Doctors play a tremendous role in our lives. They heal us when we're sick, repair us when we're broken and advise us on difficult life decisions. Our care providers can be invaluable lifelines, so what happens when the quality of care flatlines? Do medical consumers have a right to know which doctors are the tops and which may let them down?
See also: Find a great doctor using Facebook.
Meet Jo Ann Klooz. When deciding if she should take her ailing father off life support, Klooz was disappointed by her dad's doctor who was detached — stating that he had dinner plans and checking his watch constantly.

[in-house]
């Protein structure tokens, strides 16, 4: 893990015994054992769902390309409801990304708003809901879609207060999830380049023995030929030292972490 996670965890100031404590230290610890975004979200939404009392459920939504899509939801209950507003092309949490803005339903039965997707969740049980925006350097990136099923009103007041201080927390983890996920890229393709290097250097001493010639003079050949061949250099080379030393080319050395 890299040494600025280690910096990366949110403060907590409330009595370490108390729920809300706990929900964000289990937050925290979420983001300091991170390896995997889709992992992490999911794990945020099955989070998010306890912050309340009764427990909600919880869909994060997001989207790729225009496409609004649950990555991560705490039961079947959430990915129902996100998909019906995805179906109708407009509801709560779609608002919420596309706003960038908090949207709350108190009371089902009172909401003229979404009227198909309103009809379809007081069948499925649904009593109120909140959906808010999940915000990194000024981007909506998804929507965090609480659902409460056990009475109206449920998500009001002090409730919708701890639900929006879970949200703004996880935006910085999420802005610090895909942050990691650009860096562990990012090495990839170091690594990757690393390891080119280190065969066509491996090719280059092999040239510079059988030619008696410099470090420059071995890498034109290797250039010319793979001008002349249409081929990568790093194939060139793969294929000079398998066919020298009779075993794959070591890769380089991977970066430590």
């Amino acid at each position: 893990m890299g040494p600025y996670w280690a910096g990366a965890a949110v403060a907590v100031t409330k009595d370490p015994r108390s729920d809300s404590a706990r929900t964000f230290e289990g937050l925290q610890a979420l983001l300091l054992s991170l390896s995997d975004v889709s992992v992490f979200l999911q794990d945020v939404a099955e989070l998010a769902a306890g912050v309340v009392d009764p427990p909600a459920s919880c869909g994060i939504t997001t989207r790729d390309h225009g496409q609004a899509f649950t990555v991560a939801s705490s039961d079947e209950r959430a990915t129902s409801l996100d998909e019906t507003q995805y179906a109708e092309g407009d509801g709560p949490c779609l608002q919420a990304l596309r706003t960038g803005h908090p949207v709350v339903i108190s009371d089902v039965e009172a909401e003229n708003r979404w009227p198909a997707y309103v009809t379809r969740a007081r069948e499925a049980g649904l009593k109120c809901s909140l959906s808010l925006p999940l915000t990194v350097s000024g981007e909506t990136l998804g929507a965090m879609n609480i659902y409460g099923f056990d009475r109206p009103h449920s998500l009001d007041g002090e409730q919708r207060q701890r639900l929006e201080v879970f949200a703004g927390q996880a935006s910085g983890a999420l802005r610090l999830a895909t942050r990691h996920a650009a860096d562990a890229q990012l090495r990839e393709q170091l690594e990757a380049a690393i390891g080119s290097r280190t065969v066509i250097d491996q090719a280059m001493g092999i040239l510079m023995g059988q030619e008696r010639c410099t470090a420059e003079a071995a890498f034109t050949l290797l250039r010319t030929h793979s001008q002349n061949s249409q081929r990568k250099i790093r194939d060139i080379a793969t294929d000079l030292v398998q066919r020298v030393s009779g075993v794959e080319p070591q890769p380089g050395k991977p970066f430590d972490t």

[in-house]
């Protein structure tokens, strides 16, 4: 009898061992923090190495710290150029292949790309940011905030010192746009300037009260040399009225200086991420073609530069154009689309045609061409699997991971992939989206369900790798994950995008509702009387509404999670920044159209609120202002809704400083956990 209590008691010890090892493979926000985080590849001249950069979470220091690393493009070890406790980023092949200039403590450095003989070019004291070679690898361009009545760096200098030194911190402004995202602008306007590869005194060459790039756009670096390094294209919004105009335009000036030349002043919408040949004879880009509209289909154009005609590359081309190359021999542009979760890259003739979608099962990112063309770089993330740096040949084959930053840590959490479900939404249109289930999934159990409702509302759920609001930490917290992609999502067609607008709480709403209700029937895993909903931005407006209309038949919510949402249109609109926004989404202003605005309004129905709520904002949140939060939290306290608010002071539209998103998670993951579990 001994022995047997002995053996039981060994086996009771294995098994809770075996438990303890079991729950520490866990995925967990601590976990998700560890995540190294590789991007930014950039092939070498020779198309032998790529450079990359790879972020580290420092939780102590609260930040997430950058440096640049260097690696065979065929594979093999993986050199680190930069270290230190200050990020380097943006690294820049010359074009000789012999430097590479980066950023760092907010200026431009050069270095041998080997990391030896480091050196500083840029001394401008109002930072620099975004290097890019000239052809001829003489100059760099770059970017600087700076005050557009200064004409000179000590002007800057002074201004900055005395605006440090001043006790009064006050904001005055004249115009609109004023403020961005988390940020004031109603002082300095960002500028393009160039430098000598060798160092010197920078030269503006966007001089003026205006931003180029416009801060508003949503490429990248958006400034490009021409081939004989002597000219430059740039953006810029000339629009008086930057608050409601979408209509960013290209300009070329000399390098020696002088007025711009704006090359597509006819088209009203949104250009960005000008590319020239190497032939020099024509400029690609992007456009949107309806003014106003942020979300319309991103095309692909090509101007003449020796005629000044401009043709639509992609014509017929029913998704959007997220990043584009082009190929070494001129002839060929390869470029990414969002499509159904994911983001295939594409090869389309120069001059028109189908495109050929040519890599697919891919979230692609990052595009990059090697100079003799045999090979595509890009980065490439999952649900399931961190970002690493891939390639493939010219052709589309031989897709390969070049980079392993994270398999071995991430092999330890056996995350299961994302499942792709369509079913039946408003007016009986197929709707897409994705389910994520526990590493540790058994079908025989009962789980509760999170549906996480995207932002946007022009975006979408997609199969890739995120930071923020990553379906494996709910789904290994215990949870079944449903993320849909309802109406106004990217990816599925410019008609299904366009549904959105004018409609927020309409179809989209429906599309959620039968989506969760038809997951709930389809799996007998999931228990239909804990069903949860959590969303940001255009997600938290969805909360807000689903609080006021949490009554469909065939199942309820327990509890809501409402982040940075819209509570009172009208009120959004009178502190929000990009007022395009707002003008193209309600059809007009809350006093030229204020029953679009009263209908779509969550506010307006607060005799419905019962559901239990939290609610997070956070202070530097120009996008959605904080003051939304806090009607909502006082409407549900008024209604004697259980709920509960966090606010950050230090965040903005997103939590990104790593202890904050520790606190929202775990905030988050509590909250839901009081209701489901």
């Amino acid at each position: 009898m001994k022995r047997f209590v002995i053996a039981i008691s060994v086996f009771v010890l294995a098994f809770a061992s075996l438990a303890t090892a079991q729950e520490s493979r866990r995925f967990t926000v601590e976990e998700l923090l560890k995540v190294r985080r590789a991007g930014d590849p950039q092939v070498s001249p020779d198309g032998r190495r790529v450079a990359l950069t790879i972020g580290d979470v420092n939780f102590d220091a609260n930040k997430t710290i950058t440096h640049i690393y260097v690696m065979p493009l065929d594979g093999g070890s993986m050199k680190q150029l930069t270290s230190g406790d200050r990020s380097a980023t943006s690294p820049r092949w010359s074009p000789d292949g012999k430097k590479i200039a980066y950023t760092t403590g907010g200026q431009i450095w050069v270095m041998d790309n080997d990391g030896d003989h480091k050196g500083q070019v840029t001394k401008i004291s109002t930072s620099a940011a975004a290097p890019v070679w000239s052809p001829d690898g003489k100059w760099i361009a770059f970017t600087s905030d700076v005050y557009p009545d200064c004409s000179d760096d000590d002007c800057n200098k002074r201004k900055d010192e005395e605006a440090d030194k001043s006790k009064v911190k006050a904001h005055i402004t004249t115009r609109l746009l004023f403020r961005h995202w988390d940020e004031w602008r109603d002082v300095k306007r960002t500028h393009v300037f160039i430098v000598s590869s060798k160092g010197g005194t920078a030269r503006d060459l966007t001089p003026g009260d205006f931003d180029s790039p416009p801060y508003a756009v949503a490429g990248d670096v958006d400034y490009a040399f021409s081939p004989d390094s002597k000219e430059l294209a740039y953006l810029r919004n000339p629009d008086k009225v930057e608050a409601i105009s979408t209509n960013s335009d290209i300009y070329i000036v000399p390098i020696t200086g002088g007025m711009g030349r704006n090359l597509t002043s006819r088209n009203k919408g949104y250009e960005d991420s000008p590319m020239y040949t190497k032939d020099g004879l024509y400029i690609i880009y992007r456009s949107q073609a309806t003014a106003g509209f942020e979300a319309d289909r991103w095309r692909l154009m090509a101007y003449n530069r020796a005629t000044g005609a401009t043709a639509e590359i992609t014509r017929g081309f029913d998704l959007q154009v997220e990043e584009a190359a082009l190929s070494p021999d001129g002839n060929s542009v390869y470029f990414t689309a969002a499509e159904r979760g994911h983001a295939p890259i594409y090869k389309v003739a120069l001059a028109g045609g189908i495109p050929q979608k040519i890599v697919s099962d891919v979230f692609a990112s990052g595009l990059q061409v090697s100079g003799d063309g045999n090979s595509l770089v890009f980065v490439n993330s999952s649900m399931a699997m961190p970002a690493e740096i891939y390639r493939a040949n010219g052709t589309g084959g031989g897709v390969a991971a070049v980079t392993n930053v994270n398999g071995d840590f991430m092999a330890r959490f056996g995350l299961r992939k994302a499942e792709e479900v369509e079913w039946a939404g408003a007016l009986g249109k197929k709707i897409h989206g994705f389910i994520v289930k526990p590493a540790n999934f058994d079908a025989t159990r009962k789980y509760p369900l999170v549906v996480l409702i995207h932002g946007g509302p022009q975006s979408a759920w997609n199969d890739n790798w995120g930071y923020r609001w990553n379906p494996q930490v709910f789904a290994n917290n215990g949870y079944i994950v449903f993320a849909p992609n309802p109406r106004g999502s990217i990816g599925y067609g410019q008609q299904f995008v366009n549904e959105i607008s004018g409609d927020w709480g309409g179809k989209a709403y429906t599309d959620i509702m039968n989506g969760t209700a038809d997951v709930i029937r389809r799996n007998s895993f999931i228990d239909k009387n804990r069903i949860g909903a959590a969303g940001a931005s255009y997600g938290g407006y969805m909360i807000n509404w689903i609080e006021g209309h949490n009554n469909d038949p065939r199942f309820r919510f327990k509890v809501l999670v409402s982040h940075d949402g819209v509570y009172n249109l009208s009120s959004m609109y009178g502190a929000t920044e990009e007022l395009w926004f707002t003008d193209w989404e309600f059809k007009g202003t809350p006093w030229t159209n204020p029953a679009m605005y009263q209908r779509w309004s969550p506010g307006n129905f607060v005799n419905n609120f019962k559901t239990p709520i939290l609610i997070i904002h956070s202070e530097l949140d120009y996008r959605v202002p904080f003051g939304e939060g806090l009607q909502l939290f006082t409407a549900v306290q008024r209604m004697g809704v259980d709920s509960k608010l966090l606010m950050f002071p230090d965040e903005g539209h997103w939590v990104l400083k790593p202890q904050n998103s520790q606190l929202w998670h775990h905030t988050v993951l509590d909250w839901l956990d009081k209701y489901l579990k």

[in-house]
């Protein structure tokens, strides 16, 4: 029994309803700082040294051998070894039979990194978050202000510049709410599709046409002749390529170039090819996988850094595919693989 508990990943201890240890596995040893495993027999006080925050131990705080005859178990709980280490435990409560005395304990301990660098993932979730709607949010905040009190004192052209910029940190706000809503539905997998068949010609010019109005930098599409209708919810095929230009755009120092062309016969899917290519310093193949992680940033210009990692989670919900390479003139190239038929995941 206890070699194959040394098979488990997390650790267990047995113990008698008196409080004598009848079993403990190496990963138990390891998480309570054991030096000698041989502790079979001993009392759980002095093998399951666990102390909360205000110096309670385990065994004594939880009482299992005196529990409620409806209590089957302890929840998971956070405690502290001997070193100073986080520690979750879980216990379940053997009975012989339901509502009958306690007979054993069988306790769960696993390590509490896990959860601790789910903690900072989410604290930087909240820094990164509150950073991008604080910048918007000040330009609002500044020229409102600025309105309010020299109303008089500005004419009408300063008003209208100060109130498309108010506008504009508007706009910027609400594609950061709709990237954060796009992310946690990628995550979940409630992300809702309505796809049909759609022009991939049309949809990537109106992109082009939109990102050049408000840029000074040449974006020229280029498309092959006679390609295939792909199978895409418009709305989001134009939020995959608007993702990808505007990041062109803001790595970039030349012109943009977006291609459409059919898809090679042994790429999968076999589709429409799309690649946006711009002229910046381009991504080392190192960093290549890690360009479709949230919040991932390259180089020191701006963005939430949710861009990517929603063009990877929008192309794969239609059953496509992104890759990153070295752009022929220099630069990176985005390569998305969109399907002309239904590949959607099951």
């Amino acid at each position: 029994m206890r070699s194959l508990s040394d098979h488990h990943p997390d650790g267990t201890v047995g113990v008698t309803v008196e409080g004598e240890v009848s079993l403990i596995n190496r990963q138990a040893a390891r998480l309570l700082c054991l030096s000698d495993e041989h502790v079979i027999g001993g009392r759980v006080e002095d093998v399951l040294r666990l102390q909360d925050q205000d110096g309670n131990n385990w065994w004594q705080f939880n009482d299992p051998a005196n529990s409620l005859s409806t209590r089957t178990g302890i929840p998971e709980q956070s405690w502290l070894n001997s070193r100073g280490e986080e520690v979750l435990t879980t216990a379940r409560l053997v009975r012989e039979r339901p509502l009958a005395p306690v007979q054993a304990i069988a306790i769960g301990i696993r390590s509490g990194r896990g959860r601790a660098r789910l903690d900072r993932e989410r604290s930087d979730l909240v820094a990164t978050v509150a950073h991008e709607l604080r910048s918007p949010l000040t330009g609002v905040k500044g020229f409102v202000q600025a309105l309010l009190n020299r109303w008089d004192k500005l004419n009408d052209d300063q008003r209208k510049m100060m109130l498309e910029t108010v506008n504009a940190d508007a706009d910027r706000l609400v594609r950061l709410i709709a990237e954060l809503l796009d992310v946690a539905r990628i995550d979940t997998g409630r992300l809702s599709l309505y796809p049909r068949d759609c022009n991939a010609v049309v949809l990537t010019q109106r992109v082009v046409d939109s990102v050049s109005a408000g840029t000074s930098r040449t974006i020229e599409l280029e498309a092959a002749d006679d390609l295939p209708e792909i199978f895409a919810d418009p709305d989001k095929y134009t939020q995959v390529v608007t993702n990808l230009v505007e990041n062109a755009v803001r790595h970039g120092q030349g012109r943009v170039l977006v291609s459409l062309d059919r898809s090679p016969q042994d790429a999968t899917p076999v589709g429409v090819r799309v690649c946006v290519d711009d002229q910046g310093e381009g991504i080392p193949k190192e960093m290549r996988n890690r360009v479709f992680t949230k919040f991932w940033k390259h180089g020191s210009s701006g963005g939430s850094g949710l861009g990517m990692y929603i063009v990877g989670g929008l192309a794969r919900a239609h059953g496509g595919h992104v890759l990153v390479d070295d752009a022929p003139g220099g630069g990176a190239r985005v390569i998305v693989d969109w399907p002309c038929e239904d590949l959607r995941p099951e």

To vent her frustration at the doctor's insensitivity and warn others of his performance, Klooz logged on to an Internet rating site to voice her dissatisfaction.
Such action is part of a growing trend in which patients go online and rate their doctors, much like a teacher assigns grades to a student. Other medical consumers can then use these postings to learn about physicians before being taken under their care.
Doctors are rated on criteria including bedside manner and punctuality and the scores are passed on to doctors to give them an opportunity to comment. While these A-to-F online rating sites get important information into patients' hands, opponents say the data are subjective — and some doctors are fighting back.